Climate change is the long-term shift in Earth’s weather patterns. Although evidence of natural climate variations exist in the planet’s history, the increasingly drastic changes observed across the globe in the past century are primarily attributable to humans.1
Often, the term climate change is taken as synonymous with global warming, but slight differences exist in their proper definitions. Global warming refers only to increases in the temperature of the planet and, as such, is a subset of climate change (which encompasses both the impacts of global warming and other environmental changes).2
Increasing concentrations of greenhouse gasses, especially carbon dioxide, methane, nitrous oxide, and chlorofluorocarbons, amplify the greenhouse effect and cause increased heat absorption. Water vapor, another greenhouse gas, also amplifies the effects of global warming through a positive feedback loop (increased temperatures lead to more warming which in turn leads to more water vapor).3
There are many human sources of greenhouse gas emissions:
- Burning fossil fuels such as coal and oil (releases greenhouse gases)
- Deforestation (trees release their stored CO2 when cut down)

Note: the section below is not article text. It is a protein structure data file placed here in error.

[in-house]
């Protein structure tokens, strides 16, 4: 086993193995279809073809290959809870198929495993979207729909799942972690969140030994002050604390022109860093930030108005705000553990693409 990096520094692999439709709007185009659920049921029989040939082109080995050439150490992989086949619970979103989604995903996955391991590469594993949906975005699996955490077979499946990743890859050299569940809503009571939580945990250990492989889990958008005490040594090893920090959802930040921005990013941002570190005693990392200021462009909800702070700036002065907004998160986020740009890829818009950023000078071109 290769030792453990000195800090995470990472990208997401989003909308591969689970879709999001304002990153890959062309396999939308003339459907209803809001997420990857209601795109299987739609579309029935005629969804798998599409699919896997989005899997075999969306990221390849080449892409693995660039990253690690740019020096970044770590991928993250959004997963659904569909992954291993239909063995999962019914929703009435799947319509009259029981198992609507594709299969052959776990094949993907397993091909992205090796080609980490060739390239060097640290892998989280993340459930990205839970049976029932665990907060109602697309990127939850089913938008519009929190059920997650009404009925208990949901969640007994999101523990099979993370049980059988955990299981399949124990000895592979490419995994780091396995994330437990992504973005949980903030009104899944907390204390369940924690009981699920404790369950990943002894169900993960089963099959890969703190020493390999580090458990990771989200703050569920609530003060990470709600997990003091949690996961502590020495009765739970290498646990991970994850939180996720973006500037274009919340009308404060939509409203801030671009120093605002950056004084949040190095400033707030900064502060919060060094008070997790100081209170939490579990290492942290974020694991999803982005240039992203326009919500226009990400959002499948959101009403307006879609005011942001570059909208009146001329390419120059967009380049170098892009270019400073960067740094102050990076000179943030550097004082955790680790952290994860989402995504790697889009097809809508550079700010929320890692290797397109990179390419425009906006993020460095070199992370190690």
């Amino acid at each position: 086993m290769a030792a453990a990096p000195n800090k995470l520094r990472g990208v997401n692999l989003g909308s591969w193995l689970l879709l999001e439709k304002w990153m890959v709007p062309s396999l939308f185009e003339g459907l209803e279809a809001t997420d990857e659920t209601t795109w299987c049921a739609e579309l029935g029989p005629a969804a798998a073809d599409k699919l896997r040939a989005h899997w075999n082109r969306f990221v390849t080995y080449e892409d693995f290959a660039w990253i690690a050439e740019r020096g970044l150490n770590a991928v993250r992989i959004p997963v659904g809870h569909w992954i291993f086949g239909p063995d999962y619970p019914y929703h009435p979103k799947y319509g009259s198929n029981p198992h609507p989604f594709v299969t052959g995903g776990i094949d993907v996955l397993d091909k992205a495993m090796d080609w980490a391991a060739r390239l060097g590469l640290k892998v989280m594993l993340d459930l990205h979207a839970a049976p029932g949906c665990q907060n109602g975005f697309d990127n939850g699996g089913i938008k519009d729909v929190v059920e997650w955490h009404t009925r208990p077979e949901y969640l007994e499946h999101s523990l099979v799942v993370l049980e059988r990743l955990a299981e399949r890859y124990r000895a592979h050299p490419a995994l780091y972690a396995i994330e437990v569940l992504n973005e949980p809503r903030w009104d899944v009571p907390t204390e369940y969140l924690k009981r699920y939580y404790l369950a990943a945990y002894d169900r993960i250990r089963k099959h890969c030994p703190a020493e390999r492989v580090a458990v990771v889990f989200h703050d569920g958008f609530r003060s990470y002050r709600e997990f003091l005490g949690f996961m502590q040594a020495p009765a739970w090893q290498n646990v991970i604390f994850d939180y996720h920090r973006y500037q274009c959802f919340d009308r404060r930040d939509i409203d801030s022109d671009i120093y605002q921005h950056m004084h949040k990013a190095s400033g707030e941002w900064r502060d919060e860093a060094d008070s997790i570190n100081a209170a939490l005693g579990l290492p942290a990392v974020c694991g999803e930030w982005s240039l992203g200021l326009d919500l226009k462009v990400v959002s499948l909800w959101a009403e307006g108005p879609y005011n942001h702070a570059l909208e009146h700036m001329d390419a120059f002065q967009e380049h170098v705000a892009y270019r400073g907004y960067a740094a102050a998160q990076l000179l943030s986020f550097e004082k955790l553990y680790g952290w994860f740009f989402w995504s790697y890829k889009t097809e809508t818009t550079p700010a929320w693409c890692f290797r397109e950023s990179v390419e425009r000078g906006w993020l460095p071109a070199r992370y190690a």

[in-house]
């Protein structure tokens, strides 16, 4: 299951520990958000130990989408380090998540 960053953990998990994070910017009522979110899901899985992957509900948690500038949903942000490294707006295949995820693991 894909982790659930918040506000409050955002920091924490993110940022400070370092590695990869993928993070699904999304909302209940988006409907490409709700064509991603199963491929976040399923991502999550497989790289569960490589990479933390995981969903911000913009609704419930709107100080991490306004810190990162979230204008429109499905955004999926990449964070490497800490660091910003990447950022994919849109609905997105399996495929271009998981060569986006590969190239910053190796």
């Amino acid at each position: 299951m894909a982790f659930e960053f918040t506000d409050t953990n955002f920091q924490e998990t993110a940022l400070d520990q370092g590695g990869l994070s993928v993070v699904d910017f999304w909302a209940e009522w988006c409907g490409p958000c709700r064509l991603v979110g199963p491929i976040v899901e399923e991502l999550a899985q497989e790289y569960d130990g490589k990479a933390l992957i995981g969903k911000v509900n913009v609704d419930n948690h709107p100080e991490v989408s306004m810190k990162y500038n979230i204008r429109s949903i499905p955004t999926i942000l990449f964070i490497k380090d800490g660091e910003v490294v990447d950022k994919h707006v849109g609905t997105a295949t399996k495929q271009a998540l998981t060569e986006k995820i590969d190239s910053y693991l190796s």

- Livestock farming (cow farts release a surprising amount of methane!)
- Other industrial practices that release nitrous oxide (such as in some fertilizers) or fluorinated gases4
The consequences of climate change are not limited to minor temperature increases. The interconnectedness of the Earth’s systems and processes means effects will be felt in all areas. According to the UN, the impacts of climate change range from “intense droughts, water scarcity, severe fires, rising sea levels, flooding, melting polar ice, catastrophic storms and declining biodiversity.”5 In fact, many of these impacts are already being felt. For example, Hurricane Harvey in 2018 showed how increased sea temperatures have led to more intense hurricanes and extreme weather events.6 Lastly, climate change will greatly affect all societies in all aspects if not addressed. According to the Institute for Economics and Peace, by 2050, at least 1.2 billion people will be displaced by the climate crisis, 3.5 billion will suffer from food shortages, and 5.4 billion will face high water stress.7 These impacts are in humanity’s near future and will lead to extinction if not addressed.
Luckily, there are many solutions that individuals and society can take to prevent climate change and mitigate its effects. Although climate action will take massive monetary contributions/profit sacrifices by governments, corporations, and individuals alike, paying the cost now is far more worth than bearing the consequences down the line (which would cost much more than pre-emptive action).
Climate action includes8:
- Replacing fossil fuels with cleaner energy sources (solar power, wind power, biofuels, nuclear power, etc.)
- Infrastructure changes and innovations in efficiency (better electrical grids, power storage, etc.)